|AIDS IN CANADA
The Canadian Epidemic
The first case of AIDS was reported in Canada in 1982.
Twenty five years later, the epidemic is estimated to have claimed more than 20,000 lives.
Almost 58,000 people living in Canada are currently infected with HIV, approximately 1/3 of who don’t know they’re infected.
Due to improved drug and therapy programs the rate of AIDS deaths has been constant for the last three years, at 1,500, however new infections continue to rise. The epidemic is growing: In 1996, there were an estimated 40,000 people living in Canada with HIV, in 2001 there were 49,000 and at the end of 2003 there were 56,000. In 2002 there were between 2,800 and 5,200 new infections, alone.
The HIV/AIDS epidemic exists differently in different populations within Canada:
Aboriginal peoples and Blacks are increasingly overrepresented in the population living with HIV in Canada. In 2001, Aboriginal peoples accounted for 3.3% and Blacks, 2.2% of Canada’s population. In the same year, they respectively accounted for 5.5% and 15.3% of AIDS cases and in 2002, these proportions were 12.9% and 18.3%. People from countries where HIV is endemic accounted for 6 – 12% of new infections in 2002.
Recent gains in ARV treatment, however, have virtually eliminated new perinatal infections. The proportion of infected babies born to HIV-infected mothers has decreased from 50% in 1996 to 2% in 2002.
High Income Countries and HAART
Highly Active ARV Treatment (HAART) can be very effective at suppressing levels of virus and increasing CD4+ cell count to fight infection. Advances in HIV/AIDS treatment have led to more people delaying progression to AIDS and living longer and healthier lives. However, with the HI virus’ adeptness at mutating or changing key sequences in its genome, resistant strains of virus that cannot be killed by ARVs have evolved. A recent study in the U.S. showed that 53% of patients being treated with HAART after 6 months failed treatment, with levels of circulating virus rising to detectable or even to pretreatment levels. ARV-resistant strains of HIV are now being transmitted in the population. The overall prevalence of primary drug resistance to at least one ARV drug in Canadians infected with HIV is 7%. This figure is similar in other countries where HAART is widely used.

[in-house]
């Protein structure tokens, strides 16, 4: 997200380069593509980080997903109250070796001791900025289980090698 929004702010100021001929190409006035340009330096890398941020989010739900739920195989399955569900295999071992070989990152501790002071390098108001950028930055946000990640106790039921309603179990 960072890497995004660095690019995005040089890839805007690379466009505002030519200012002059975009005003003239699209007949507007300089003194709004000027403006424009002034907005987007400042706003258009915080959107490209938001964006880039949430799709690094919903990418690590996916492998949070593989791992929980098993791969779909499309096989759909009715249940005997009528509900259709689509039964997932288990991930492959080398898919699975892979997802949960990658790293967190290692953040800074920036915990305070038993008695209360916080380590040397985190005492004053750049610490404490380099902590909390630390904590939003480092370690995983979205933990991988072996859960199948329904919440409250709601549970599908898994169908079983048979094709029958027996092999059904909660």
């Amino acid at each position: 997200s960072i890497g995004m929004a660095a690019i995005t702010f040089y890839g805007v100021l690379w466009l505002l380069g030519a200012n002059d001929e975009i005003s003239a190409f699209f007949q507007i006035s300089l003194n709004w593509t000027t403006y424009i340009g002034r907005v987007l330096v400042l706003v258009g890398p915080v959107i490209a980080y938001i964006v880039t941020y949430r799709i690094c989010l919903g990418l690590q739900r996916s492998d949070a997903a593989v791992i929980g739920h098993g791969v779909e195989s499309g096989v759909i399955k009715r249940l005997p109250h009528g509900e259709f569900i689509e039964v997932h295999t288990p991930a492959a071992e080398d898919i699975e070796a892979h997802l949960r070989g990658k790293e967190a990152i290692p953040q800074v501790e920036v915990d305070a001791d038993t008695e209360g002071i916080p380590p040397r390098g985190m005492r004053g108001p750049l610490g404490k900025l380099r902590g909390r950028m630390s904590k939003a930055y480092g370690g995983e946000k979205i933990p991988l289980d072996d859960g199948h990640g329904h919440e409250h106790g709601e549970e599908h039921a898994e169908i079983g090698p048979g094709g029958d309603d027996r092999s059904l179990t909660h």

While ARVs have significantly reduced the number of AIDS-related deaths in high-income countries in recent years, the number of new infections has not decreased. New infection levels have remained constant at ~40,000/year in the U.S. and ~4,000/year in Canada. The epidemic is growing, in part, due to risky behaviour because widespread access to ARV treatment is fuelling a dangerous myth that AIDS has been defeated. In the U.S., one-quarter of the people living with HIV do not know they are infected and in Canada, it is one-third. Within Manhattan, almost 2% of the adult population is infected with HIV.
The number of people initiating HAART in high-income countries is increasing steadily and important lessons are being learned for application to the rest of the world where massive treatment initiatives are being launched in countries where the burden of the HIV/AIDS epidemic is felt the most.